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  • BIOETHICS FORUM ESSAY

“You Can Refuse This”

I recently landed in a New York City hospital due to complications from diverticulitis coupled with a severe allergic reaction to an antibiotic that I was taking to treat the condition. Fortunately, all turned out well and a month later I’m feeling fine. But I remain troubled by aspects of the experience that left me questioning how well the conceptually well-trodden concept of patient autonomy is playing out in the trenches.

As a long-time medical journalist with a bioethics background, I consider myself a reasonably savvy patient. But I ran up against the limits of both my medical and bioethical expertise in my hospital stay. “You can refuse this” — a line delivered by two different nurses at two different times — epitomized this barrier.

The first occurrence was in the emergency room. I was in serious pain from diverticulitis, but also was having serious anxiety because
of angioedema — the allergic reaction that was swelling my body, including my larynx and, I feared, my airway. A nurse brought morphine. I know from experience that this opiate makes me very disoriented and zoned out. “I’m not sure I want to take this,” I told her. “I’m worried because it might make me too groggy to pay attention to my symptoms.”

“You can refuse this,” she said, and started to walk away. I suppose this was, theoretically, a nod to my autonomy. But in practice it was
an easy way out of addressing my concerns. Ok, I can refuse this, but if I do, what is the likely course of the pain? As an “n of 1,” it’s not like I’m an expert in diverticulitis or angioedema, and I wasn’t quite up to Googling on my iPhone. I was counting on the medical personnel for that analysis. But an opportunity for meaningful dialogue didn’t happen.

Sure enough, the pain intensified. I told a different nurse that I was reconsidering the morphine. “Ok, we’ll get it,” she said. I repeated, “I amconsideringit, and want to talk about the side effects.” I suggested that maybe I could take a half dose. She looked at me and said, “Take the whole thing; you won’t conk out.”

I felt enormous relief. Someone who knew more than I did was calling the (almost literal) shots. I was unequipped to make a rational decision at that moment, and she mercifully took it out of my hands. I took the morphine, the pain subsided, and I still remained awake enough to call for emergency help when the angioedema worsened.

Calling the shots came up again, in the middle of the night after I was admitted. During one of the numerous wake-up calls that happen in the hospital, when someone comes in to draw blood, or change the IV, a nurse started swabbing my upper arm. “What are you doing,” I asked.

“I’m giving you a shot of heparin,” he said.

“What for?”

“It’s to prevent blood clots, because you’re lying in bed.” (At this point, I’d been lying in bed for all of 12 hours — no more than one does for a bad cold or flu).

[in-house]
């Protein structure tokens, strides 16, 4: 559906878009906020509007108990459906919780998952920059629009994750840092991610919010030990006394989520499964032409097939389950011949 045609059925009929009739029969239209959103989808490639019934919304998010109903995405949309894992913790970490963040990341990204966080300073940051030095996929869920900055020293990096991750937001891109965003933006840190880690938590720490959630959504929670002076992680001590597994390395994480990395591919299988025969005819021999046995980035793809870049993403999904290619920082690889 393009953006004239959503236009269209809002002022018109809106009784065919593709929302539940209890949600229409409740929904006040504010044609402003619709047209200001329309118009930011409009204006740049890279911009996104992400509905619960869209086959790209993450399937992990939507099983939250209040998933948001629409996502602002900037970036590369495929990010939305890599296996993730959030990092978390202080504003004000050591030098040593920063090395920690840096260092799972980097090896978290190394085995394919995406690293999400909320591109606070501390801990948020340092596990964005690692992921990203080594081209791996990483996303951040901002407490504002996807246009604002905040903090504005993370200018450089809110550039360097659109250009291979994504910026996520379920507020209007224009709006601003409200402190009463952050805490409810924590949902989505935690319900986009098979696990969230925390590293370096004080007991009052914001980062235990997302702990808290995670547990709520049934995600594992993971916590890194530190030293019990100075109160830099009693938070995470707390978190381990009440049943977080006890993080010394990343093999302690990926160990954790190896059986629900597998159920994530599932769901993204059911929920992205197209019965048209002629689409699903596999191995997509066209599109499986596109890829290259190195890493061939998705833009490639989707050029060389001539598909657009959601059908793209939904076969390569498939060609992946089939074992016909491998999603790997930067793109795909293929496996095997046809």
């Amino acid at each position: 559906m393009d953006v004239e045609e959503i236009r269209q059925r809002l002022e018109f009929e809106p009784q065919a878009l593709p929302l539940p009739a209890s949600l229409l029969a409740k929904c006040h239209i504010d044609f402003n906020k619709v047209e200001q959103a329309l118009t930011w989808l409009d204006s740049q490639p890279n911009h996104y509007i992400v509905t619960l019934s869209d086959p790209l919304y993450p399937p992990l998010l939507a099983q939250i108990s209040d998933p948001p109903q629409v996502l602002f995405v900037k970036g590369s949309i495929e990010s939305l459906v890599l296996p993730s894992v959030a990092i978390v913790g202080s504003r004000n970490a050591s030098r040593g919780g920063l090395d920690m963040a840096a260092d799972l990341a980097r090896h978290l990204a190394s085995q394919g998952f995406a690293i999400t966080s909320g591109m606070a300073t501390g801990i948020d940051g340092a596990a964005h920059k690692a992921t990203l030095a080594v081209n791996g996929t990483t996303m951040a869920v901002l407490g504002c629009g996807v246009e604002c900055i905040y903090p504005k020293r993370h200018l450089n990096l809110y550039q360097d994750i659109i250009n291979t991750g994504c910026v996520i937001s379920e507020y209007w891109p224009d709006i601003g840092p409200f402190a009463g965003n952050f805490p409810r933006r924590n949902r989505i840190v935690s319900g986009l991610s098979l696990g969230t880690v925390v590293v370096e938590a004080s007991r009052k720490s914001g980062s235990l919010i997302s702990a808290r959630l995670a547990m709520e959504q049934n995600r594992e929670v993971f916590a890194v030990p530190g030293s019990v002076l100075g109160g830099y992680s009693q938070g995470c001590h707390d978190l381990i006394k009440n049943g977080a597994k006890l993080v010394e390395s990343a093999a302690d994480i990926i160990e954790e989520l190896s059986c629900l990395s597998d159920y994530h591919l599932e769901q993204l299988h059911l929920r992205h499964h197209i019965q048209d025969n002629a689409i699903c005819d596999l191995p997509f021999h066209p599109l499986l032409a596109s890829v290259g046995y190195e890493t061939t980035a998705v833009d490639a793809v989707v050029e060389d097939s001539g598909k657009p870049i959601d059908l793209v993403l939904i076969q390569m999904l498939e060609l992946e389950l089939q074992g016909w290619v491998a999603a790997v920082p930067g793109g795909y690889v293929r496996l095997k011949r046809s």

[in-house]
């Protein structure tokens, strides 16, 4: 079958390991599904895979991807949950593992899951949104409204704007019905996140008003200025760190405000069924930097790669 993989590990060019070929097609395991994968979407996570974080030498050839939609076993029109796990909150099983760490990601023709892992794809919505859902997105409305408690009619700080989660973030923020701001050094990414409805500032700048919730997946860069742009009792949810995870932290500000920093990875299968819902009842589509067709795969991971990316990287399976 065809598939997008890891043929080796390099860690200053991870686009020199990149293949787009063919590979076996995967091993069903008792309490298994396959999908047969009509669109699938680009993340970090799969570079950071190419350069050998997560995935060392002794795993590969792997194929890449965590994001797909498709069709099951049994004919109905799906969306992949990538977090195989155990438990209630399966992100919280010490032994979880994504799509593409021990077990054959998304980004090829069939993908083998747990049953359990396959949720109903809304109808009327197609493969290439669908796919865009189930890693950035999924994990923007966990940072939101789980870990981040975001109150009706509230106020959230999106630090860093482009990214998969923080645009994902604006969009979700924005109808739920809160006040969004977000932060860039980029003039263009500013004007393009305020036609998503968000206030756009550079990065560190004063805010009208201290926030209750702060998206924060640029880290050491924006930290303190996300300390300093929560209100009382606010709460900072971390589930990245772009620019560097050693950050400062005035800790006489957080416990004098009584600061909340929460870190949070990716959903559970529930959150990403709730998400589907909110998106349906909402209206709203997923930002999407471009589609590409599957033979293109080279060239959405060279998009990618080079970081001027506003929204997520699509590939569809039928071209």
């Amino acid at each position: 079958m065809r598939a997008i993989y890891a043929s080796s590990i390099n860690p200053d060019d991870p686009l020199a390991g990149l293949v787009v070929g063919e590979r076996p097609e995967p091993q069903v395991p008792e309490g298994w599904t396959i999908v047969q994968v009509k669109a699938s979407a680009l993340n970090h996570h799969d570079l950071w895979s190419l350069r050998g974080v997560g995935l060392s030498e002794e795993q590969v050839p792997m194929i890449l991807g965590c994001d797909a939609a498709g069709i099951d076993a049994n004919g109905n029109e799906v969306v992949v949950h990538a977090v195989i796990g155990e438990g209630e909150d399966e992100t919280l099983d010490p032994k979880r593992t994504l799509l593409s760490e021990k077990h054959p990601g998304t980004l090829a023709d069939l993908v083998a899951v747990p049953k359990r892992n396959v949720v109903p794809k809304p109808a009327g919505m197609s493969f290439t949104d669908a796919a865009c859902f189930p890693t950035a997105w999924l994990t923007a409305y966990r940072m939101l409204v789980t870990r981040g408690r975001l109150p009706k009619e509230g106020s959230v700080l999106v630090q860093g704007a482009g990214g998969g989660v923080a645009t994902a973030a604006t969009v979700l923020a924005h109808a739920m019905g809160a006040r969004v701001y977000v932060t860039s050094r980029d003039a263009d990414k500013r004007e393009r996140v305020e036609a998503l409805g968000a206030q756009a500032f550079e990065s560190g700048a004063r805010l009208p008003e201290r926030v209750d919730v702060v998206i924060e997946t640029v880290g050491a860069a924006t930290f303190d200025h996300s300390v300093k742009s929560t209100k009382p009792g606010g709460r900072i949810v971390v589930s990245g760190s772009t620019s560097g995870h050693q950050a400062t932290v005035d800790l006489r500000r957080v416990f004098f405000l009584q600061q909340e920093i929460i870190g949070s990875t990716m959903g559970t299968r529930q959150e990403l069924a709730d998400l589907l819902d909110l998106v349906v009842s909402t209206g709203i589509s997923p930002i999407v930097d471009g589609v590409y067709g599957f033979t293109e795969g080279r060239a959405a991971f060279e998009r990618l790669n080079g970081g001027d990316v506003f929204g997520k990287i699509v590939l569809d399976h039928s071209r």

“Really?” I said. “Am I really at the point where I need that?”

The magic words again. “You can refuse this,” he said.

I asked the nurse what the odds were that I would  develop a pulmonary embolism. He didn’t really have an answer, and I didn’t have the energy to pursue it. So I didn’t refuse, despite my preference to take the least amount of medication possible (and my subsequent Googling a week later, which showed I didn’t need it).

Fortunately in my case, the “appeals” to my autonomy were not life-threatening. But they can be, as Rebecca Dresser describes in an essay
inMalignant, the moving and marvelous collection she edited about bioethicists facing cancer. In her case, exerting her autonomy to refuse a feeding tube to maintain her nutrition while she was undergoing very tough treatment for cancer had dangerous and potentially life-threatening implications. Fortunately, she eventually relented and is glad she did. But she questions whether she was well served by her
autonomous appeal.

“Respect for patient autonomy is a major, if not the major, theme in bioethics,” Dresser writes. But this autonomy is a goal that entails a tool — shared decision-making. As Dresser notes, “Shared decision-making has become an axiom of contemporary medical education and practice.” However, “the practice of shared decision-making doesn’t always live up to the idea.”

In another essay inMalignant, Dan Brock, recounting his experiences as a patient for both prostate cancer and multiple sclerosis, raises similar questions. “In the new model of shared decision-making, there is more openness about medical uncertainty. . . . [but] this doesn’t mean that doctors must refrain from expression an opinion on the best option for a patient.”

As Dresser concludes: “Respect for patient autonomy does not require outright acceptance of every patient choice, but not all clinicians
realize this. Some clinicians confuse shared decision-making with a no-questions-asked approach to patient choice (an approach Norm Fost calls ‘autonomy run wild’).”

In my case, autonomy-run-wild was mildly disconcerting. In Dresser’s and Brock’s, it was downright dangerous. But the lesson of these experiences, to me, is that autonomy can too often be a bludgeon. If it is a sort of knee-jerk default that bypasses the means — shared decision-making –it can miss the ends — patient self-determination. You shouldn’t refuse that.

Mary Crowley is the director of public affairs and communications at The Hastings Center.

Posted by Susan Gilbert at 06/02/2012 09:37:35 AM |

Published on: June 2, 2012
Published in: Uncategorized

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